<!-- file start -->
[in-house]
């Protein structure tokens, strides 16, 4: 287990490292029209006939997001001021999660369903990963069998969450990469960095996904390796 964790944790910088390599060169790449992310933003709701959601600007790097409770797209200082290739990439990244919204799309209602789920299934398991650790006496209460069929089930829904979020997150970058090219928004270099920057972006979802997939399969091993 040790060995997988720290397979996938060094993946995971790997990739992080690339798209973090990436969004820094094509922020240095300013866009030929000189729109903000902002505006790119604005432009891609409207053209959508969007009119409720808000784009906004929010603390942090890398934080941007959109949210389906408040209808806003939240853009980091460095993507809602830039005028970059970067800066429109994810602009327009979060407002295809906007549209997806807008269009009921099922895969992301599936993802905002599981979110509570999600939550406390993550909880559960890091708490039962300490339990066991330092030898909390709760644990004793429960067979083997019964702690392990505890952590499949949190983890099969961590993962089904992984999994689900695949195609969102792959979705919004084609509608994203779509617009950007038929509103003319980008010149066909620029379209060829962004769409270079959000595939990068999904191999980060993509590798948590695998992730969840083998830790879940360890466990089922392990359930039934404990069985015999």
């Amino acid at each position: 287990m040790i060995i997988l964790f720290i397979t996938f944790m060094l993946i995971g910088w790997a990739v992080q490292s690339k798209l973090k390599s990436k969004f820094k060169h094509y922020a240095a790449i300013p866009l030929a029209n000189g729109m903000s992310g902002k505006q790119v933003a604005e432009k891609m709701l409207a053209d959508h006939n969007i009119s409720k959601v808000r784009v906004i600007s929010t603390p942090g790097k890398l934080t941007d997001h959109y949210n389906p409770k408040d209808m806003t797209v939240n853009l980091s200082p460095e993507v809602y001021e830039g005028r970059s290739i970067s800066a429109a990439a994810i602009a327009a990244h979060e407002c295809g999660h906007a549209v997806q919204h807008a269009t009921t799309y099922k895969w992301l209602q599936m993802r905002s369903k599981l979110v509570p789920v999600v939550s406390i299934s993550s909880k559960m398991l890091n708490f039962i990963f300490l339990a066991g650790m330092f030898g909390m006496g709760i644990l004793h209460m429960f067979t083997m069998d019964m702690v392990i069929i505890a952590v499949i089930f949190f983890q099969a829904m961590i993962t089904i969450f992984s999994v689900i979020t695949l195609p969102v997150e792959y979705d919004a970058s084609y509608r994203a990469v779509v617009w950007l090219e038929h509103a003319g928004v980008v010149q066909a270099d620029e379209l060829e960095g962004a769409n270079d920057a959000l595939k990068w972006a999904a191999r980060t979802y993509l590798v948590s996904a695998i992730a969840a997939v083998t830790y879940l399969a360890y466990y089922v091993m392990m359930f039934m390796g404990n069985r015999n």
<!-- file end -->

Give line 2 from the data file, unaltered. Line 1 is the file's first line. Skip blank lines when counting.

């Protein structure tokens, strides 16, 4: 287990490292029209006939997001001021999660369903990963069998969450990469960095996904390796 964790944790910088390599060169790449992310933003709701959601600007790097409770797209200082290739990439990244919204799309209602789920299934398991650790006496209460069929089930829904979020997150970058090219928004270099920057972006979802997939399969091993 040790060995997988720290397979996938060094993946995971790997990739992080690339798209973090990436969004820094094509922020240095300013866009030929000189729109903000902002505006790119604005432009891609409207053209959508969007009119409720808000784009906004929010603390942090890398934080941007959109949210389906408040209808806003939240853009980091460095993507809602830039005028970059970067800066429109994810602009327009979060407002295809906007549209997806807008269009009921099922895969992301599936993802905002599981979110509570999600939550406390993550909880559960890091708490039962300490339990066991330092030898909390709760644990004793429960067979083997019964702690392990505890952590499949949190983890099969961590993962089904992984999994689900695949195609969102792959979705919004084609509608994203779509617009950007038929509103003319980008010149066909620029379209060829962004769409270079959000595939990068999904191999980060993509590798948590695998992730969840083998830790879940360890466990089922392990359930039934404990069985015999």